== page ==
In response to Tom Fulks’ Feb. 1 Viewpoint — “Why is SLO County Elections Office making it harder for people to vote?” — I want to make some clarifications and educate the public about Senate Bill 450, which has the potential to dramatically change the way elections are conducted.
First, let me assure voters that those who requested permanent Vote-By-Mail (VBM) status will continue to receive their VBM ballot packets beginning 29 days before every election.
Furthermore, in compliance with Assembly Bill 216, effective Jan. 1, 2019, all counties are required to pay the return postage on these ballots.
Any voter who would like the convenience of voting by mail can check the appropriate box on their voter registration form; request to become a permanent VBM voter by completing and returning theon the Clerk-Recorder website (www.slovote.com); or call my office at 805-781-5228.
What is SB 450?
In a nutshell, it allows counties to send every registered voter a VBM ballot, install VBM ballot drop-off boxes throughout the county (approximately 12 in our county), and instead of having polling places on Election Day (138 precincts in our county), a significantly reduced number of vote centers (approximately 20 in our county) would be open as early as 10 days before Election Day, including weekends and holidays.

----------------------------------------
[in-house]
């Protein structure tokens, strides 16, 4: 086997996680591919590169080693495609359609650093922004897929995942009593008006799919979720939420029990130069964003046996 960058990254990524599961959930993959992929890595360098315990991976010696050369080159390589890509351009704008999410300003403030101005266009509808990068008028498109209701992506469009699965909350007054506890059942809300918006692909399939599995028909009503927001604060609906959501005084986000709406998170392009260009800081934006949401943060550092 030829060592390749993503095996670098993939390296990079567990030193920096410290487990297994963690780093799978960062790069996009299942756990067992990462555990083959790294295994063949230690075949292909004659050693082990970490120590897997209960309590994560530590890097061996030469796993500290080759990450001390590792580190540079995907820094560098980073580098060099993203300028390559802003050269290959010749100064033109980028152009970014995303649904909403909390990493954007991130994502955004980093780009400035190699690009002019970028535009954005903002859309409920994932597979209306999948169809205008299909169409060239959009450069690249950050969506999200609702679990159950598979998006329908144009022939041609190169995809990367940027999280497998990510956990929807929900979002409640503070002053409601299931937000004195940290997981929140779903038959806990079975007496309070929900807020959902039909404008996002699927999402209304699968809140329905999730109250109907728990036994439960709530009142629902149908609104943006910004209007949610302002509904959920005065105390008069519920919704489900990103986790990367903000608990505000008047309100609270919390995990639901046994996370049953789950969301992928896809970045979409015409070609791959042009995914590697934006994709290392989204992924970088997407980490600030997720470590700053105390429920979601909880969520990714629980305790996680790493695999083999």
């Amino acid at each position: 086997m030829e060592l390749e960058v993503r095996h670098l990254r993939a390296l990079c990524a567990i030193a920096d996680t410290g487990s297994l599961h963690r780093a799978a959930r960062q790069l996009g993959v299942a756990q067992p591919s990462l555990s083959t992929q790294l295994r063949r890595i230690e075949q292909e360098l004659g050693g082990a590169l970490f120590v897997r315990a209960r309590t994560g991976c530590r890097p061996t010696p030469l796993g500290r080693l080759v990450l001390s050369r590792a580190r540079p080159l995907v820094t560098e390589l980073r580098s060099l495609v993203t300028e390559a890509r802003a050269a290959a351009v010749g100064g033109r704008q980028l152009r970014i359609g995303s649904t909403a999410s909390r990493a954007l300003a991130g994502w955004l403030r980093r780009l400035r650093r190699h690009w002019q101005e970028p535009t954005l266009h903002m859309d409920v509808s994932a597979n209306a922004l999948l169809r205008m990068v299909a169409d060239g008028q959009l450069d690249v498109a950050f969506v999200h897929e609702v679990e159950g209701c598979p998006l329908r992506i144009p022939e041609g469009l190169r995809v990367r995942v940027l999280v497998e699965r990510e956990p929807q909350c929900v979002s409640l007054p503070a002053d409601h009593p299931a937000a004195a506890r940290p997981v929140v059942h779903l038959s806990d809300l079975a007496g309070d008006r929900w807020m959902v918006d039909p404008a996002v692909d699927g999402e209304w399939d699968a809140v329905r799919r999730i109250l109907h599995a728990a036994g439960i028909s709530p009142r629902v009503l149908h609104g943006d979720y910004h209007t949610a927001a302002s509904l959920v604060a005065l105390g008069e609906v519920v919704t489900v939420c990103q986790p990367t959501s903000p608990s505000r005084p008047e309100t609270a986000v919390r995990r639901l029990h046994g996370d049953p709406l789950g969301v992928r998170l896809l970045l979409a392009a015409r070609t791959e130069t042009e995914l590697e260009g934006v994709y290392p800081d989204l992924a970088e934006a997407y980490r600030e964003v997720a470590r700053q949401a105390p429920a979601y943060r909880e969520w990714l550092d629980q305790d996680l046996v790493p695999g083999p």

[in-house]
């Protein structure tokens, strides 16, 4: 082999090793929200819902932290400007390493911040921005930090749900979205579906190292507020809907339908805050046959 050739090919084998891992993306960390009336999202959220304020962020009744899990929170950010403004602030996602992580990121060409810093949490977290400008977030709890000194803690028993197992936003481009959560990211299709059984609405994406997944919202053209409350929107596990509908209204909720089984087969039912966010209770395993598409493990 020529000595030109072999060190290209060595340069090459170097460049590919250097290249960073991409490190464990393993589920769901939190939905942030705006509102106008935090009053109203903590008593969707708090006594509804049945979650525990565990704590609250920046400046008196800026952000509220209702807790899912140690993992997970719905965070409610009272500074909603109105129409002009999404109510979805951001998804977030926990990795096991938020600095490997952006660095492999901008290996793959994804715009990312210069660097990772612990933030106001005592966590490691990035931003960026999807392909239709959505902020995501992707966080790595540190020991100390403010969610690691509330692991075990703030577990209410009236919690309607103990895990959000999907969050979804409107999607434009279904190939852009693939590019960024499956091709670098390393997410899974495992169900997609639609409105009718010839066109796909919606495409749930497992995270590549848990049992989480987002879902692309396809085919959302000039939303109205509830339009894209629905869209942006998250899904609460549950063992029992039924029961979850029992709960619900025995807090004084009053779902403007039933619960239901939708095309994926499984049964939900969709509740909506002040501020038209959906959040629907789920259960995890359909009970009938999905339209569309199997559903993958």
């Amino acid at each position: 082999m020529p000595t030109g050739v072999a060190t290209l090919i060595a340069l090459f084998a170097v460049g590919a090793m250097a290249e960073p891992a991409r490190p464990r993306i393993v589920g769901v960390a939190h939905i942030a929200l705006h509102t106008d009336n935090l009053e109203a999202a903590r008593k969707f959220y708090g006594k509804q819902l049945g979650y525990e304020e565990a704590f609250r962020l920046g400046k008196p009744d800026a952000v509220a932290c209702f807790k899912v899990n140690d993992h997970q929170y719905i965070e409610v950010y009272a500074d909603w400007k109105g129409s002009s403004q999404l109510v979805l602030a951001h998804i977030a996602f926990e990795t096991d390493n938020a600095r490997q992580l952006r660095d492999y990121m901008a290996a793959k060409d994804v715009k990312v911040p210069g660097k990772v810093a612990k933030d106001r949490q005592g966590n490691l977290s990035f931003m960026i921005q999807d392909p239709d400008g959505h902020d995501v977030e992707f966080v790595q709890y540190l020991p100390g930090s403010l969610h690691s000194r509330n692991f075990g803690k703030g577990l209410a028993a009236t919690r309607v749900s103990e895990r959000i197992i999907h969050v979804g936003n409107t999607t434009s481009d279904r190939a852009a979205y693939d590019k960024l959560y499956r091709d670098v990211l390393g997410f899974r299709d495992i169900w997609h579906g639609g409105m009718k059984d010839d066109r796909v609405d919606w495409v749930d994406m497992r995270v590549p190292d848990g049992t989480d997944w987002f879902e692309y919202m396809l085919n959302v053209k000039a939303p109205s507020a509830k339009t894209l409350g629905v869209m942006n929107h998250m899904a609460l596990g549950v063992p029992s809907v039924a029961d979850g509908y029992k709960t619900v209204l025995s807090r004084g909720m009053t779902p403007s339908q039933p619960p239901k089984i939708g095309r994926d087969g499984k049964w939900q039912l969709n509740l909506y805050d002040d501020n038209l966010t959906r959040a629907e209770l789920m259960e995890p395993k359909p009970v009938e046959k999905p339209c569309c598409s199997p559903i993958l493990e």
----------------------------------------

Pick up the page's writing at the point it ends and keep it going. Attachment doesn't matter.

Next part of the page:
Sounds simple enough, but the devil is in the details.
A vote center is a much more sophisticated operation than a traditional polling place. It is our election counter operation extended to another 18 locations throughout the county. It requires trained temporary staff to operate each vote center 8 a.m. to 5 p.m. during this period and 7 a.m. to 8 p.m. on Election Day. Pay rate would not be at a pollworker stipend, but rather at hourly rates.
Also, the VBM ballot drop-off boxes are required to be serviced daily by at least two people to maintain the integrity of the ballots, requiring additional staffing.
SB 450 became law in 2016, but the 14 pilot counties, including San Luis Obispo, were not given the option to conduct elections in this manner until 2018.